Tuesday 17 September 2019

National Maternity Hospital quizzed on abortion safety

The National Maternity Hospital at Holles Street
The National Maternity Hospital at Holles Street
Eilish O'Regan

Eilish O'Regan

The National Maternity Hospital has been asked to provide assurances on the "ongoing safety" of its abortion service.

The reassurance is being sought by the Department of Health following the case of a couple whose healthy baby was aborted after a wrong diagnosis of fatal foetal abnormality. Correspondence to the couple's solicitor from the Department of Health said it is "awaiting a further response from the hospital".

They couple are emotionally shattered after the tragedy which led to a termination of pregnancy after the results of a test showed their unborn baby had a fatal foetal abnormality. However, a later test found the baby was healthy.

But they are determined to ensure other couples are spared the devastation. Months after the trauma they feel they have been deserted by health authorities as a promised external review has been delayed in a bid to find the right UK experts to carry it out.

They reiterated their call yesterday for a full independent inquiry into the case.

The couple's solicitor, Caoimhe Haughey, also said they "questioned how the National Maternity Hospital could be allowed do its own internal lookback at previous test results to determine if there were any other cases of incorrect diagnosis of the fatal foetal abnormality, Trisomy 18, known as Edward's syndrome".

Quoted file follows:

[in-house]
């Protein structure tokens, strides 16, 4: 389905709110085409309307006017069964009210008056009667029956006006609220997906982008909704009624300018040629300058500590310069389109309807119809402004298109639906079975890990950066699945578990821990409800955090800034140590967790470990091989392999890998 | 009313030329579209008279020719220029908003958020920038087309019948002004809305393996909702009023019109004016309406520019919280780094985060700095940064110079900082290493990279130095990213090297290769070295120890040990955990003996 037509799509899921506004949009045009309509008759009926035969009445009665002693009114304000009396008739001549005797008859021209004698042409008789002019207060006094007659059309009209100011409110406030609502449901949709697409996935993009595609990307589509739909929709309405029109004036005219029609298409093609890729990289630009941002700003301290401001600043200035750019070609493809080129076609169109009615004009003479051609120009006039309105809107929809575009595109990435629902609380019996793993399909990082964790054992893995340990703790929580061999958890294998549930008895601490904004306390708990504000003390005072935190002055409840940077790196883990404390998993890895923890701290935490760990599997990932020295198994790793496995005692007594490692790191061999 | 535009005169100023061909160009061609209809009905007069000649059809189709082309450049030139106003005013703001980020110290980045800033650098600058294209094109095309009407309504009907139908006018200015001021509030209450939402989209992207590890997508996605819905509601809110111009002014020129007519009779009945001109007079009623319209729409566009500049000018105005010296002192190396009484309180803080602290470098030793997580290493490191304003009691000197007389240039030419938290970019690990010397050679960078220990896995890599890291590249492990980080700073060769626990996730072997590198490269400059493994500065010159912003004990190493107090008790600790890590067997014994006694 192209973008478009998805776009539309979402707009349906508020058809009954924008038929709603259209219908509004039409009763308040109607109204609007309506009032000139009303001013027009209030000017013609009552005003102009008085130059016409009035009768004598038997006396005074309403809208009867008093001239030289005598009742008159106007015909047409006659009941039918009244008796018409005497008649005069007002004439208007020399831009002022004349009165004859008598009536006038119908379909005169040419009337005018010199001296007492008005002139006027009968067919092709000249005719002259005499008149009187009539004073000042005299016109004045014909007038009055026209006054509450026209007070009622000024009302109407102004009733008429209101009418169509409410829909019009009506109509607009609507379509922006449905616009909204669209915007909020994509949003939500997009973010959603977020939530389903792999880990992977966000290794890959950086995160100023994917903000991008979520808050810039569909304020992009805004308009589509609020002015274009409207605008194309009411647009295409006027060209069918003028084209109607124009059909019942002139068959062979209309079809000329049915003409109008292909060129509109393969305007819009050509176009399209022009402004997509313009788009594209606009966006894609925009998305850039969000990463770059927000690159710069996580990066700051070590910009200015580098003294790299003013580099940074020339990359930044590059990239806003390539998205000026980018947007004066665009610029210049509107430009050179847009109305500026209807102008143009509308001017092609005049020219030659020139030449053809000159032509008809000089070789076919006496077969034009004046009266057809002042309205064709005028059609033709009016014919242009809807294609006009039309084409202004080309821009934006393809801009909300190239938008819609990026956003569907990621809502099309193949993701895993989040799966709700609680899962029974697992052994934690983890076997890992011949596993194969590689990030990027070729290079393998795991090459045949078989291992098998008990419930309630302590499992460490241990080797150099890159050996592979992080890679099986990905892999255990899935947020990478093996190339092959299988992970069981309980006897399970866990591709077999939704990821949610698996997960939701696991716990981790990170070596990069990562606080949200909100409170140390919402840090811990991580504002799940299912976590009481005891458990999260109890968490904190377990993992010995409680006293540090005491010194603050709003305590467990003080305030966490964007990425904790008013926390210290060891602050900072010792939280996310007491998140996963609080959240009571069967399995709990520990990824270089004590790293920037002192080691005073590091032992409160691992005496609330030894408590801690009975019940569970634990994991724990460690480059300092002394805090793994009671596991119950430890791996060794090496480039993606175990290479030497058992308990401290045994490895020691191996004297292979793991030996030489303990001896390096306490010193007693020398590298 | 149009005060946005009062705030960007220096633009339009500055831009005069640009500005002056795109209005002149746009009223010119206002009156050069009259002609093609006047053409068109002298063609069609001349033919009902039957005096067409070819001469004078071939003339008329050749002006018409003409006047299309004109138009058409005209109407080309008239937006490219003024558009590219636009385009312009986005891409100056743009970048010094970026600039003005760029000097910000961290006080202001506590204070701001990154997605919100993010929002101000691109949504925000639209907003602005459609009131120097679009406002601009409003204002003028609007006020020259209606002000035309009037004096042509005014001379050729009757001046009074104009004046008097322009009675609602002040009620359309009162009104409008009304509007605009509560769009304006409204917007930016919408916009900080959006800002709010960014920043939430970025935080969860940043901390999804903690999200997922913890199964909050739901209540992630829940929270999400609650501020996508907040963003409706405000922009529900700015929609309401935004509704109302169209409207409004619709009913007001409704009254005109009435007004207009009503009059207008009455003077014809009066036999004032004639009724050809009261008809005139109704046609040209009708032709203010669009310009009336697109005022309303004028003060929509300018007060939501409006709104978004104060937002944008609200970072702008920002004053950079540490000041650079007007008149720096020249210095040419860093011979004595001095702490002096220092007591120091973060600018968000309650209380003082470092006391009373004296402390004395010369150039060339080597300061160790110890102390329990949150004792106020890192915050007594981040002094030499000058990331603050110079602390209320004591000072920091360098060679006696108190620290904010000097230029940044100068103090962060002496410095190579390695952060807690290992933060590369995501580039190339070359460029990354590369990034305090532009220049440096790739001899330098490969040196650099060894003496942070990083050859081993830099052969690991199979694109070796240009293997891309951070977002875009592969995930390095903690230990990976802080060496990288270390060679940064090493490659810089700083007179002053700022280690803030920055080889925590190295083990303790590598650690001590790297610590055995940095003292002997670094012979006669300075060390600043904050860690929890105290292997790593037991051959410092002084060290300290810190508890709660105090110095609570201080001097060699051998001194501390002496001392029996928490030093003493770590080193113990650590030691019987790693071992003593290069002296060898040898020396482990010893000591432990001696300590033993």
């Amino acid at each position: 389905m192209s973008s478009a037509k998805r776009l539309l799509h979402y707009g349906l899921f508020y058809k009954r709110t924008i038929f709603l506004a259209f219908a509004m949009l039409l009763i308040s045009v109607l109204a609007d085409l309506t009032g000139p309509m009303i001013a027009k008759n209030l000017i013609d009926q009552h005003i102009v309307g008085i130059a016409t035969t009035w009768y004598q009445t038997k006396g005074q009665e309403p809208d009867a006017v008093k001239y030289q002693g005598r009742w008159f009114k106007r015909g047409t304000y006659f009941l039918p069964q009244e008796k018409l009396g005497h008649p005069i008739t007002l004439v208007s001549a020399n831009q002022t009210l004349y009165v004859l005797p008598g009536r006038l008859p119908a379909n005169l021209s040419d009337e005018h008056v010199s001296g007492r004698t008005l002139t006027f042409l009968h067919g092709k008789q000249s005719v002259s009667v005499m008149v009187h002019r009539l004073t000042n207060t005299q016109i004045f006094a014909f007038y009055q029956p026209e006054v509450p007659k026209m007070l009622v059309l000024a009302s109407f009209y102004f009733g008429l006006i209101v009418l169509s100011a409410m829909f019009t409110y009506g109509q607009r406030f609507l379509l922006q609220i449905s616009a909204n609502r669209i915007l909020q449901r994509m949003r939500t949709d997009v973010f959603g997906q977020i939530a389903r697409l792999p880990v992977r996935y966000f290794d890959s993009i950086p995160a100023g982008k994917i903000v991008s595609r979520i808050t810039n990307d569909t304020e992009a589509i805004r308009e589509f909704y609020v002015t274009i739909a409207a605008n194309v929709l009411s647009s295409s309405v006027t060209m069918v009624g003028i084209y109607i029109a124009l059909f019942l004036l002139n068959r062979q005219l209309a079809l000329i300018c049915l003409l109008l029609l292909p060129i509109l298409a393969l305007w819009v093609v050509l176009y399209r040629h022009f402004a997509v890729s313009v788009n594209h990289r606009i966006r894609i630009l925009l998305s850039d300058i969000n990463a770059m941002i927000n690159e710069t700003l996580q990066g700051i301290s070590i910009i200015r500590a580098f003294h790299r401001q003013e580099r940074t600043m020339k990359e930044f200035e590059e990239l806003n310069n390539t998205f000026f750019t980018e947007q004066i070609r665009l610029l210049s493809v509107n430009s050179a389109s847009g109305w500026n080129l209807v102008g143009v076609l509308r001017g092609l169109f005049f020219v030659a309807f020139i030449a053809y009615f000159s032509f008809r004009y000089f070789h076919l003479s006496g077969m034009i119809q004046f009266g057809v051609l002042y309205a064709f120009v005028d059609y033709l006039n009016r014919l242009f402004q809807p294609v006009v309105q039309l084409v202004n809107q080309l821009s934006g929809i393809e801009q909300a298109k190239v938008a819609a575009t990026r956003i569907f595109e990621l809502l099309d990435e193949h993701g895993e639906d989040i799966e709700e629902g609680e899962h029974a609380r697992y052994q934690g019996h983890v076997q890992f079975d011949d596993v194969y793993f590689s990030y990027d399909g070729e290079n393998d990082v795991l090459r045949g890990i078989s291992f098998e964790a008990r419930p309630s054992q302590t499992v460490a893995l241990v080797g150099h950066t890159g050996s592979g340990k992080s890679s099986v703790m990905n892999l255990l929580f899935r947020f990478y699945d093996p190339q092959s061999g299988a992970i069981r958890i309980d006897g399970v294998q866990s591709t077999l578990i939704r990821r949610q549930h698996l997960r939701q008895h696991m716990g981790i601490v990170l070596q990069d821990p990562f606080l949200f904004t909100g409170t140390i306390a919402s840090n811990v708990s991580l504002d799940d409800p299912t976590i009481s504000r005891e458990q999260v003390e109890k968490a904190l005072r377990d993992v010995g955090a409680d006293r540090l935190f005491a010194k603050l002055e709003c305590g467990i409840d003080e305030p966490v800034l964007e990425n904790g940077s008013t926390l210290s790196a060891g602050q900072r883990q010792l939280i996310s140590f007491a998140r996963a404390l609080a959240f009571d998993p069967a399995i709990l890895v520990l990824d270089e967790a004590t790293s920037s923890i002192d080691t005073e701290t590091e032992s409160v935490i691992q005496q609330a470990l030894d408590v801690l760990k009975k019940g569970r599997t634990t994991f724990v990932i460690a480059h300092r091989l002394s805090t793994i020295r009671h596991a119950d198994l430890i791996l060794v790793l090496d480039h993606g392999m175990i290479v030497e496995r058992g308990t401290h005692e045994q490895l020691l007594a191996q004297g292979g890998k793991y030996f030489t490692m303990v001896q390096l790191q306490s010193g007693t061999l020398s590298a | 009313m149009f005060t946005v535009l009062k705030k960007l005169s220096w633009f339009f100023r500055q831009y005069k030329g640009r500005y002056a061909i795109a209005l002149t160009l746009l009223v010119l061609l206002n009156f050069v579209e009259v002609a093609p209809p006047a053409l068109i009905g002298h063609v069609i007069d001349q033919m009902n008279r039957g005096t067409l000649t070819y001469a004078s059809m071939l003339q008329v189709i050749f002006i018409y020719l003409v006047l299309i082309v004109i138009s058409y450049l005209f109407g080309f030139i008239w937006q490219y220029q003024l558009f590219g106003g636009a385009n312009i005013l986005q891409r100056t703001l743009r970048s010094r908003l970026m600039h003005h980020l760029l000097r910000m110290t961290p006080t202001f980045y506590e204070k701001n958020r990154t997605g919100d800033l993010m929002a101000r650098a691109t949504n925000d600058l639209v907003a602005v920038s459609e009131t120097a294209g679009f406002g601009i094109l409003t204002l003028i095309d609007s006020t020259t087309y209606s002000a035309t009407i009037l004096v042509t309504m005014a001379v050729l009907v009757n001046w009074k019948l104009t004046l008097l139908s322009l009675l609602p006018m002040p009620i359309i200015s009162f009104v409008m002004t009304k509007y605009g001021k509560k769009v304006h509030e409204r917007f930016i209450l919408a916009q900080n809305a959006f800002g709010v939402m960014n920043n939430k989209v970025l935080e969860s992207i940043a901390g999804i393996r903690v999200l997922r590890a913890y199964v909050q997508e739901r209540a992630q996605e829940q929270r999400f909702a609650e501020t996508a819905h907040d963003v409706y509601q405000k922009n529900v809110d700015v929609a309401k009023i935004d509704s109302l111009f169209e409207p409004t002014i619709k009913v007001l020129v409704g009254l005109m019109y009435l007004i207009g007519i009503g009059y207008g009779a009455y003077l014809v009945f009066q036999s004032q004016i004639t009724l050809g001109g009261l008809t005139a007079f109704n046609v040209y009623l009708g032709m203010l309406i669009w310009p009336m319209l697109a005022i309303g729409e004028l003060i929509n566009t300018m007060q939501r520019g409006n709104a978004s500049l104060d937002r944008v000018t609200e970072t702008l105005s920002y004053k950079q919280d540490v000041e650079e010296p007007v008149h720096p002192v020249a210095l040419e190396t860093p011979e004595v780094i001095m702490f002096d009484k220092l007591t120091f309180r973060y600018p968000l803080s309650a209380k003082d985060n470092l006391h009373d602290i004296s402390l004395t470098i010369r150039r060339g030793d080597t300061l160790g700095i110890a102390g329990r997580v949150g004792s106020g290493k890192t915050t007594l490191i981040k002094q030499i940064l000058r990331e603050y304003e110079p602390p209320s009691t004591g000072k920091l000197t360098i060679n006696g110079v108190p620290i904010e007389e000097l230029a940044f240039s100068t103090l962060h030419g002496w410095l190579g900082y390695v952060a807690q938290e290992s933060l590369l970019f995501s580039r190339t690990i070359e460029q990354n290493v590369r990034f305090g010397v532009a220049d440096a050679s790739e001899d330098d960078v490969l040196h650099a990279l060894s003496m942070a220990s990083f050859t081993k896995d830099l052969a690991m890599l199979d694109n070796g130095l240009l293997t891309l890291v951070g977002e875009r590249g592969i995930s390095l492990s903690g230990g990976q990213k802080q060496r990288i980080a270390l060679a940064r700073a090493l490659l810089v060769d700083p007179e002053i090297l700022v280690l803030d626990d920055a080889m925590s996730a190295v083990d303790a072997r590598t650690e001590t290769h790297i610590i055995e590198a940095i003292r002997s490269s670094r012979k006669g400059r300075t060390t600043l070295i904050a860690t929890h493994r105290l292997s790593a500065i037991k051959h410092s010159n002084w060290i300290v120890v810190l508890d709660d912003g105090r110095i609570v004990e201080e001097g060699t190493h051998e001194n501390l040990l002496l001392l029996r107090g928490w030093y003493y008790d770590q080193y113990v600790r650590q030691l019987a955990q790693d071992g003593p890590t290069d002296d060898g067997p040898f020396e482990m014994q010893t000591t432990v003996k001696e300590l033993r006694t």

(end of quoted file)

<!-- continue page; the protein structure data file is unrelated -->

The Irish Independent revealed how the hospital was doing a 20-year look back at women who had the chorionic villus sampling (CVS) test and had a diagnosis of Trisomy 18.

The hospital said it had so far found no case of discordant results between the QFPCR element - the first test - and the full karyotype, which is a more intensive test, in relation to Trisomy 18.

However, Ms Haughey said the hospital shouldn't be allowed to investigate itself and there should be an outside audit.

The National Maternity Hospital said it needs to carry out an internal audit first. It is hopeful the UK's Royal College of Obstetricians and Gynaecologists will soon suggest experts it can approach to do an external review of the case.

Letters asking for an independent inquiry have been sent by the couple to Health Minister Simon Harris and chief medical officer Dr Tony Holohan. The letter from the Department of Health said it acknowledged the couple's heartfelt commitment to serve the wider public interest and patient safety "by ensuring that learning from this event is embedded across our maternity system".

The Department of Health did not wish to comment when contacted last night.

Irish Independent

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